-- Check to see if ray near mandelbulb
function MandelBulb:rayInCircle()
    local rdt = self.camPos:dot(self.ray)
    local rdr = self.camPos:dot(self.camPos) - 1.25331 -- sqrt(PI/2)
    return (rdt*rdt)-rdr > 0


.@Xavier Could you post the code with shaders as well? I have an iPad 4 and am in the beta so could run it.

@Andrew_Stacey - here is the shader version
Warning : Not clean, not documented

Note to others, this will not run on 1.4.6

@Xavier Thanks for the code. Speed doesn’t matter because I was just interested in seeing the math. I down loaded a Mandelbulb program on my PC that allows all kinds of Mandelbulb views based on different parameters, so that’s what I use for speed.

Wow, the shader version is really nice :slight_smile:

Thanks for sharing. Besides the great mandelbuld program, your example of shader-in-project is great!

@Jmv38 thanks, I really like the option of being able to build my shader code from a pool of various modules. It’s used a lot in webgl (well at least I use it a lot)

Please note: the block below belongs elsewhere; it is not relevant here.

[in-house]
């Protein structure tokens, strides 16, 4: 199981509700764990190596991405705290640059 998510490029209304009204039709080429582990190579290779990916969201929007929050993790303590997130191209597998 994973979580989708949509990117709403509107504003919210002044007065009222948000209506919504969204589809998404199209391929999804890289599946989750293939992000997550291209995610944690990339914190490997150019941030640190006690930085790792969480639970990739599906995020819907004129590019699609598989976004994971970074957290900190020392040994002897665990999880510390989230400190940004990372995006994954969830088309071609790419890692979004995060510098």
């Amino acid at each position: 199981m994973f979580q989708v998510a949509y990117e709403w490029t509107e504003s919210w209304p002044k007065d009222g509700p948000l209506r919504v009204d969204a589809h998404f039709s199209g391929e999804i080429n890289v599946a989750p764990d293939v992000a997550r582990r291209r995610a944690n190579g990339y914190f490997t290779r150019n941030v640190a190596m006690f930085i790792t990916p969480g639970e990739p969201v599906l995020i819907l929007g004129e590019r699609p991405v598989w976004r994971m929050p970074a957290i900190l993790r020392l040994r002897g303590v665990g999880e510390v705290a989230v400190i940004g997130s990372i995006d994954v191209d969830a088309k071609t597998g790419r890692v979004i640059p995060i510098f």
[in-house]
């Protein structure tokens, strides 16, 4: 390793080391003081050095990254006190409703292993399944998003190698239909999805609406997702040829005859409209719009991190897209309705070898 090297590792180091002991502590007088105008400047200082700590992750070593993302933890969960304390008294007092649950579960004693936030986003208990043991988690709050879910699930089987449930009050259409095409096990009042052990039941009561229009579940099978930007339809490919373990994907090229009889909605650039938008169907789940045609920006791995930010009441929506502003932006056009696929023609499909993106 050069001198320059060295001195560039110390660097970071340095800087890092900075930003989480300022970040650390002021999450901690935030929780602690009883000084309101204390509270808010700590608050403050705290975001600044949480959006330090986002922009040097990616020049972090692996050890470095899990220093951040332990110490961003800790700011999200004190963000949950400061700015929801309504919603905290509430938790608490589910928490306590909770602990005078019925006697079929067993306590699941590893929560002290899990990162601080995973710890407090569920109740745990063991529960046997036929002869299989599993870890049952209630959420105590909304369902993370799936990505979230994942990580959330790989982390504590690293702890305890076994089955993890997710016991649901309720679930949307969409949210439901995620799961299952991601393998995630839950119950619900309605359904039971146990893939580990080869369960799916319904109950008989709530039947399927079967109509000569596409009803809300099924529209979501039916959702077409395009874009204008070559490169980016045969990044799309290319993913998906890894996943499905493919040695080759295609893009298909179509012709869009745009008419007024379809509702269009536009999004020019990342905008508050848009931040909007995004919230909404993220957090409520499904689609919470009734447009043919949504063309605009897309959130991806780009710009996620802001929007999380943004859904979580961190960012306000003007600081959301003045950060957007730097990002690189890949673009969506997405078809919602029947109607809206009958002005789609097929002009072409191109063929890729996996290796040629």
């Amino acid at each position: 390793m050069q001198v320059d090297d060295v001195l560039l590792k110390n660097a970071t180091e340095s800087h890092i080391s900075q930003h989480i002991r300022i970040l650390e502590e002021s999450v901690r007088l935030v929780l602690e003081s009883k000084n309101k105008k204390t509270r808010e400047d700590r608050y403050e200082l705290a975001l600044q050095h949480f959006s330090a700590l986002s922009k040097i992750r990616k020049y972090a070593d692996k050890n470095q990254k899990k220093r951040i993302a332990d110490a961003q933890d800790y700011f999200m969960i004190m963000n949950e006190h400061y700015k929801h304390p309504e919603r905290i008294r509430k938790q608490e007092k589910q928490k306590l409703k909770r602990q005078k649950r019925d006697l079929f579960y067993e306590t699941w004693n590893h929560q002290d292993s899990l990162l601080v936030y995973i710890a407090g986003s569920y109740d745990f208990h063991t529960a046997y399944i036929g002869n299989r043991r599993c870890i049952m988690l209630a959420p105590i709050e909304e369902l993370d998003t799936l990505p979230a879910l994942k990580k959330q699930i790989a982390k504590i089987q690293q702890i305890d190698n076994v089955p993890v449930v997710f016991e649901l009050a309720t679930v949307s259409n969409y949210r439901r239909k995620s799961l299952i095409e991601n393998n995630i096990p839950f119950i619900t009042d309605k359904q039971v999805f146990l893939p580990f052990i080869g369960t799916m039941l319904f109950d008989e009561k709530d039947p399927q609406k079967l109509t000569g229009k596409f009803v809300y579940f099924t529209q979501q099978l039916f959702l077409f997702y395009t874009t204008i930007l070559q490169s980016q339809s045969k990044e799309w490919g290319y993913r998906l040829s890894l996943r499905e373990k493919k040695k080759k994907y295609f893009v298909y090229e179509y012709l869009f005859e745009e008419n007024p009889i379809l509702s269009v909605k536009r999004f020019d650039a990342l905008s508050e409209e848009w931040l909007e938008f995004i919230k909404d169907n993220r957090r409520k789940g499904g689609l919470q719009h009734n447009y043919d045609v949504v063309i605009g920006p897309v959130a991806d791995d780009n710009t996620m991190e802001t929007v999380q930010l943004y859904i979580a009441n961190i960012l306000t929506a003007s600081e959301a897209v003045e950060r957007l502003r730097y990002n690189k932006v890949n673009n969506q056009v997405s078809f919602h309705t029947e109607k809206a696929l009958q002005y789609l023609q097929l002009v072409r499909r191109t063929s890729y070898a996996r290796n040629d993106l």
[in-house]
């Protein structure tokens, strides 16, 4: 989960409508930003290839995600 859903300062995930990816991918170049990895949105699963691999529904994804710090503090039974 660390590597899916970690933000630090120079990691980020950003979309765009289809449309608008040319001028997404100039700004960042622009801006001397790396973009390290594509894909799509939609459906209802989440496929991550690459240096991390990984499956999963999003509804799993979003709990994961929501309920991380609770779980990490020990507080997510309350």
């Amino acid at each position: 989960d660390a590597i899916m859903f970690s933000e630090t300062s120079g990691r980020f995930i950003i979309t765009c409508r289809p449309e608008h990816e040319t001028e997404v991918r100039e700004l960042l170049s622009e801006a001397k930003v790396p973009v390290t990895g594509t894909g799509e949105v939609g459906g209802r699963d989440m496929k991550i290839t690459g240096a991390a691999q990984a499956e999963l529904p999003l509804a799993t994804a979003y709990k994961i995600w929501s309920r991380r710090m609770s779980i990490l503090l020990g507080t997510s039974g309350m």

This is how my fragment shader is built on my raytracer

    local fragmentSource =
    return fragmentSource


This is how the getColor string is built
---  get color of ray  ---
local getColor =
vec3 getColor(vec3 vo, vec3 vd)
    float coef = 1.0;
    vec3 col = vec3(0., 0., 0.);
    for (int i=0; i<5; i++)
    float t = INFINITY;
    if (t == INFINITY) return col;
    vec3 intersection = vo + vd*t;
    vec3 normal;
    vec3 lo = intersection;
    vec3 ld;
    vec3 lightColor;
    float n = dot(normal,ld)*coef;
    vec3 blinn = normalize(ld-vd);
    float b = max(dot(blinn, normal), 0.0);
    b = pow(b, 60.)*coef;
    // bounce ray
    coef *= reflection;
    if (coef == 0.0) return col;
    float reflect = 2.* dot(normal, vd);
    vo = intersection;
    vd = vd - reflect*normal;
    return col;

There are a few downsides obviously, like the debugging which is harder since you get no error messages, especially if you're not familiar with glsl (or if you mistype flaot somewhere in your 150 lines of code :P)